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Better Plants Program Partners Save $4.2 Billion in Energy Costs


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The Department of Energy (DOE) announced that partners in its Better Buildings, Better Plants Program have saved about $4.2 billion in cumulative energy costs across nearly 3,000 facilities that represent about 12 percent of the U.S. manufacturing energy footprint. In addition, DOE is recognizing the achievements of nine partners who have met their energy or water savings goals this year and welcoming 12 new partners who have joined the program.

Today, close to 200 Better Plants partners are reducing energy costs to strengthen their productivity, create jobs, and increase their resiliency. As part of the broader Better Buildings Initiative, Better Plants partners voluntarily set a long-term goal, typically to reduce energy intensity by 25 percent over a 10-year period across all their U.S. operations. DOE supports these efforts with technical expertise and national recognition.

“U.S. manufacturing companies are saving billions of dollars through innovative, cost-effective approaches to energy efficiency. The Better Plants program aims to bring light to their successes and help accelerate the adoption of energy efficiency technologies and practices across the U.S.” said Kathleen Hogan, Deputy Assistant Secretary for Energy Efficiency, U.S. Department of Energy. “These partnerships help drive a stronger, more secure U.S. industrial base.”

Here are a few highlights from the 2017 Better Plants update that outlines the progress of Better Plants partners over the past year.

  • DOE welcomed Bristol-Myers Squibb and eleven other partners, bringing the total number of partners committing to improve energy performance to 190.
  • Four Better Plants partners have committed to more aggressive energy-savings goals through the Better Plants Challenge, bringing the total number of Challenge partners to 41.
  • One Better Plants Challenge partner, Celanese Corporation, a Fortune 500 chemicals and advanced materials manufacturer from Irving, Texas, met its second goal after meeting its first goal in 2014; they are the 15th partner to set a new ambitious pledge after meeting their initial goal.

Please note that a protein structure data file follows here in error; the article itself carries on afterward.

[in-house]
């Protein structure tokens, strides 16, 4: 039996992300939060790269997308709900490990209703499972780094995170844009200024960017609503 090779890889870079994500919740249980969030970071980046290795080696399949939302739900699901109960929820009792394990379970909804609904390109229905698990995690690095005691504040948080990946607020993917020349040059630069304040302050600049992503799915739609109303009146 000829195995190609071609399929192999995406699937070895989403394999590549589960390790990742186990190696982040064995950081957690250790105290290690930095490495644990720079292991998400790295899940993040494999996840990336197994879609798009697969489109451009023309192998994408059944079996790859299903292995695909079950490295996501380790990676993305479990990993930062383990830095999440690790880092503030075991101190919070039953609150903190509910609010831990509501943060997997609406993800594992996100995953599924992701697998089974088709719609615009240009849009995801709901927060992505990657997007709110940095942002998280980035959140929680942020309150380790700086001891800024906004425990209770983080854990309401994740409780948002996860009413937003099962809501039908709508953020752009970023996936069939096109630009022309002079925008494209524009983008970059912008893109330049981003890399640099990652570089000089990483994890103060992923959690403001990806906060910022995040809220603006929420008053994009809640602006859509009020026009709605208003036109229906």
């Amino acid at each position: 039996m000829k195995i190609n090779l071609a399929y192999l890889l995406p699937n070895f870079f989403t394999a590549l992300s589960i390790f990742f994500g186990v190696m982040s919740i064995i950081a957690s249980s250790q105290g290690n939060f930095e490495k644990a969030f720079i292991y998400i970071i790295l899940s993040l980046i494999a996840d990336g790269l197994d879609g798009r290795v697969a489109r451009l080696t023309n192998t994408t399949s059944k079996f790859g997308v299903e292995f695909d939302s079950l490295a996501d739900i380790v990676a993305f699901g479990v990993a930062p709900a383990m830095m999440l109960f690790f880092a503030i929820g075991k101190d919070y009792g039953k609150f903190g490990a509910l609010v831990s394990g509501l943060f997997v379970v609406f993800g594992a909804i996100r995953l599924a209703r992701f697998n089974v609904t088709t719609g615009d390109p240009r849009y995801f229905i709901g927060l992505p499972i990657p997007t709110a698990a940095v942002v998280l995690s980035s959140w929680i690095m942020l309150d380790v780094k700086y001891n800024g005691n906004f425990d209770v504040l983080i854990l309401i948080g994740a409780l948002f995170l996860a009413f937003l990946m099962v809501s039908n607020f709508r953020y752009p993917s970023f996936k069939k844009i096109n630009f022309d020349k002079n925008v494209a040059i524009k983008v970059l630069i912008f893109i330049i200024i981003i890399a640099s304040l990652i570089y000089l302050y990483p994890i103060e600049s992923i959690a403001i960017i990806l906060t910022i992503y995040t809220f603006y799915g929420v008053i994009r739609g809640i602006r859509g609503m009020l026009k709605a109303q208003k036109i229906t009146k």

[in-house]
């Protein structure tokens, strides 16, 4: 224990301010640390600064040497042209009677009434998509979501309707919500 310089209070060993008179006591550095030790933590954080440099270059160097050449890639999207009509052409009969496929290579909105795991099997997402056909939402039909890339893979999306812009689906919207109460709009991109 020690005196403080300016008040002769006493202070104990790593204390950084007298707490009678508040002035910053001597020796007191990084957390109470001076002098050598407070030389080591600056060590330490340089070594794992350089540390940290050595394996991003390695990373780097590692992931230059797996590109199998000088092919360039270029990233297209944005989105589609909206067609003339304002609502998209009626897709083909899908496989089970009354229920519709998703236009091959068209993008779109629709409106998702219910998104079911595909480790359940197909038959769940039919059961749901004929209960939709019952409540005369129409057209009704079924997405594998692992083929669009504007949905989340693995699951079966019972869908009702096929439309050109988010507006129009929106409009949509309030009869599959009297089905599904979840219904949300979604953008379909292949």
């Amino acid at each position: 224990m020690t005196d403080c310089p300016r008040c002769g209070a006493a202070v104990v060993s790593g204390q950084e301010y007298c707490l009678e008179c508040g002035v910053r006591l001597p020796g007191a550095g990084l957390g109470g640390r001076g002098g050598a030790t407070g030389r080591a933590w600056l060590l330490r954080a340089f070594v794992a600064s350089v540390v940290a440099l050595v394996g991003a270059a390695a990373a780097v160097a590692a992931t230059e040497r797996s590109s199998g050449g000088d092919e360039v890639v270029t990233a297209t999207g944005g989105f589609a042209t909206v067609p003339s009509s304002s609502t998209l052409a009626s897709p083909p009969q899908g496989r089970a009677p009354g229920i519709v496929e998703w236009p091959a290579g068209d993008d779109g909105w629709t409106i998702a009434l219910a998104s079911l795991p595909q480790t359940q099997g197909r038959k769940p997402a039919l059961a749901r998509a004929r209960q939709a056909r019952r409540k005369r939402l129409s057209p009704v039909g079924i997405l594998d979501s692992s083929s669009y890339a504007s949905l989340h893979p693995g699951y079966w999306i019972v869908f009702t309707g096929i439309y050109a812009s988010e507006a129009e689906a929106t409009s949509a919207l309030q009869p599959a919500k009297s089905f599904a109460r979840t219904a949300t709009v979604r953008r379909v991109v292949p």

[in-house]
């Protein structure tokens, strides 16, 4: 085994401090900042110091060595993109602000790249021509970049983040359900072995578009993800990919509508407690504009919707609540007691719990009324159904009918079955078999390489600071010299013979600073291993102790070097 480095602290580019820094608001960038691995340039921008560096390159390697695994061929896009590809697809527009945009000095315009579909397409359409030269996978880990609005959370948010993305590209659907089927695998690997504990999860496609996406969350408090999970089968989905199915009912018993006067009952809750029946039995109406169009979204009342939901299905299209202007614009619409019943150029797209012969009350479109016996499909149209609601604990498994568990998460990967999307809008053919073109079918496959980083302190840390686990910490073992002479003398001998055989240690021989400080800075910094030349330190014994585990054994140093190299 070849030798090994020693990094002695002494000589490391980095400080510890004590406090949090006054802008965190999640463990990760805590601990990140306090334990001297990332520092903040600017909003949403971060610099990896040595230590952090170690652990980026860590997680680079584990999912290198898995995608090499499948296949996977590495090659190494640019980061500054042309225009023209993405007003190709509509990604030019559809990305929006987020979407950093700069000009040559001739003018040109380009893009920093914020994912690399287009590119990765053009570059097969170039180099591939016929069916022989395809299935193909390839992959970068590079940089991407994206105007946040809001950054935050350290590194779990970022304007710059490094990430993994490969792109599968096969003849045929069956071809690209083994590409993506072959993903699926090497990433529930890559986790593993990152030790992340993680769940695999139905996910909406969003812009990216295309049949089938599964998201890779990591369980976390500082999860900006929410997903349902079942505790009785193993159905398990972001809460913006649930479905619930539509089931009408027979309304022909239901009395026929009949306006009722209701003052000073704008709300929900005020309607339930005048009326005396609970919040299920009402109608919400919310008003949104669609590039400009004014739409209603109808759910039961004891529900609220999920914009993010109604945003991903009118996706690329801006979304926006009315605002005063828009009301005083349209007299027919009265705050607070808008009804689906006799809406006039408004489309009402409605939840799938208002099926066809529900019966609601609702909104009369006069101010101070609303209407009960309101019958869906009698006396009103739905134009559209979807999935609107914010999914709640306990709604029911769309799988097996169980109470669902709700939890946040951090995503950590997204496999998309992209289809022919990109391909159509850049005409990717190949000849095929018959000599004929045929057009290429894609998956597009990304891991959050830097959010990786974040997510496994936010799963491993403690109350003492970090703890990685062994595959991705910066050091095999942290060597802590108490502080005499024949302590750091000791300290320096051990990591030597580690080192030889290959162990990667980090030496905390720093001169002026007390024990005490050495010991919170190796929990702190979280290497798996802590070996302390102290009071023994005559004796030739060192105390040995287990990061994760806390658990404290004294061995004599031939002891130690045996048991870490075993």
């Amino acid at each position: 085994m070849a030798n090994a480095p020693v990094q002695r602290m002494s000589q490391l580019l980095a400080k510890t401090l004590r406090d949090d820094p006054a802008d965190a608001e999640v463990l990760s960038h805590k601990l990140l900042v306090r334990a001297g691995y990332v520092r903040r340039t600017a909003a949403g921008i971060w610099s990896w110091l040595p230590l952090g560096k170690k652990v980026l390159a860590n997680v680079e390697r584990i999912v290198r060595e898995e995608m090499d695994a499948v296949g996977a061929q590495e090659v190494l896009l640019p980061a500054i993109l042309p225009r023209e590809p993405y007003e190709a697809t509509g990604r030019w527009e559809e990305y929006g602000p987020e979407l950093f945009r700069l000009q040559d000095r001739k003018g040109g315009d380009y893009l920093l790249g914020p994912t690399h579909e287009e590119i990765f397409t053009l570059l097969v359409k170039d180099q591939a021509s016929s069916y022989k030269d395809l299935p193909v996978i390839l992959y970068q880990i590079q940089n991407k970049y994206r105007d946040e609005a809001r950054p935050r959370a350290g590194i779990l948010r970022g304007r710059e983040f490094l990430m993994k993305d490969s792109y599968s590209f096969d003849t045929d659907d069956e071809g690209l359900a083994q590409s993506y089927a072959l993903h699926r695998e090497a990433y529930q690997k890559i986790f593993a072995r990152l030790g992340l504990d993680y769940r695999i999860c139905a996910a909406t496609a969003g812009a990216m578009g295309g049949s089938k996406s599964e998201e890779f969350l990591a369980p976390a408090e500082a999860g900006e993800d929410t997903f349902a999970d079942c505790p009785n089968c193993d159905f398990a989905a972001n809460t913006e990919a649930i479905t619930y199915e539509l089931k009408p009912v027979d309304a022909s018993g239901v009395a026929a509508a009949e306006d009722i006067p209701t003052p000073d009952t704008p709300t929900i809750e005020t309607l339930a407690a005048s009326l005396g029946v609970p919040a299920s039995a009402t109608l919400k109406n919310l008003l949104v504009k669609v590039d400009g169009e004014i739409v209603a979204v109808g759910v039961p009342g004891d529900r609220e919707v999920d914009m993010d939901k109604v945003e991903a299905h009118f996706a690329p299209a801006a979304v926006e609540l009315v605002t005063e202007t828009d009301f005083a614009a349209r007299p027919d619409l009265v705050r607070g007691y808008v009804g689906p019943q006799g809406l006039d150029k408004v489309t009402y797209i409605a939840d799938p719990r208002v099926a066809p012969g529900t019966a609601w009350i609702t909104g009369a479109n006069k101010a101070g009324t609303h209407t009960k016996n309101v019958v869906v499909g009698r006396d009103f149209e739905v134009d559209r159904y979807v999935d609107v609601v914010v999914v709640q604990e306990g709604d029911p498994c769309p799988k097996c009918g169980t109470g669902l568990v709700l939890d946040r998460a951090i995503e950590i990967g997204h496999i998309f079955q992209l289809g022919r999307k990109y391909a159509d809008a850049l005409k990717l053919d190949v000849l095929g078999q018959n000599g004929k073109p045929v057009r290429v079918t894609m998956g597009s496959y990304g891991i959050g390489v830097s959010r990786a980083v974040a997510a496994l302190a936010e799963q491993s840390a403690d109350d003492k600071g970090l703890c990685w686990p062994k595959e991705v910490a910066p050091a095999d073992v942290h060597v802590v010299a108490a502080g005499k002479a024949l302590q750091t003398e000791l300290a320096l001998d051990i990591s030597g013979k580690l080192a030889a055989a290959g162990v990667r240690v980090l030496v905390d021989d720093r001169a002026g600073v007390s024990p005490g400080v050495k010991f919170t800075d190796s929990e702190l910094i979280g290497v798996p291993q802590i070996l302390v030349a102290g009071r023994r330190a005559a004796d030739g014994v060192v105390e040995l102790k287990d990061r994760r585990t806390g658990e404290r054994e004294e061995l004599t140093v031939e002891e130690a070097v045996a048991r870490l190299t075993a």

• General Motors, a Challenge partner in the Fortune 10, exceeded its water goal four years early and reduced its water intensity by 28.3 percent against a 2010 baseline.
  • Honda North America joined the Better Plants Supply Chain Initiative, sponsoring a cohort of eight suppliers that are now taking advantage of program resources and support to improve their energy efficiency.
  • New Better Practice and Better Project awards were introduced in 2017 to honor 11 partners’ exceptional energy-efficiency solutions, including Harley-Davidson, Eastman, and C.F. Martin Guitar.
  • Partners like JR Simplot and the City of Grand Rapids Water Resource Recovery Facility have leveraged new Better Plants In-Plant Training topics in industrial refrigeration and water/wastewater treatment to develop their workforce and identify energy-savings opportunities.
  • The Field Validation and Diagnostic Equipment Program was created to facilitate data analysis and measurement among partners.

Read the full report to learn more about this year’s successes and how the Better Plants program plans to boost competitiveness through improvements in energy efficiency.

Through the Better Buildings Initiative, the Energy Department is partnering with public and private sector organizations to make commercial, public, industrial, and residential buildings more energy efficient over the next decade while creating thousands of jobs. These partners have contributed to over 1,000 solutions on the Better Buildings Solution Center

The Department of Energy (DOE) Better Buildings, Better Plants recently participated as a Silver Sponsor at the latest World Energy Engineering Congress (WEEC) event held in Atlanta. Learn more about WEEC at www.energycongress.com


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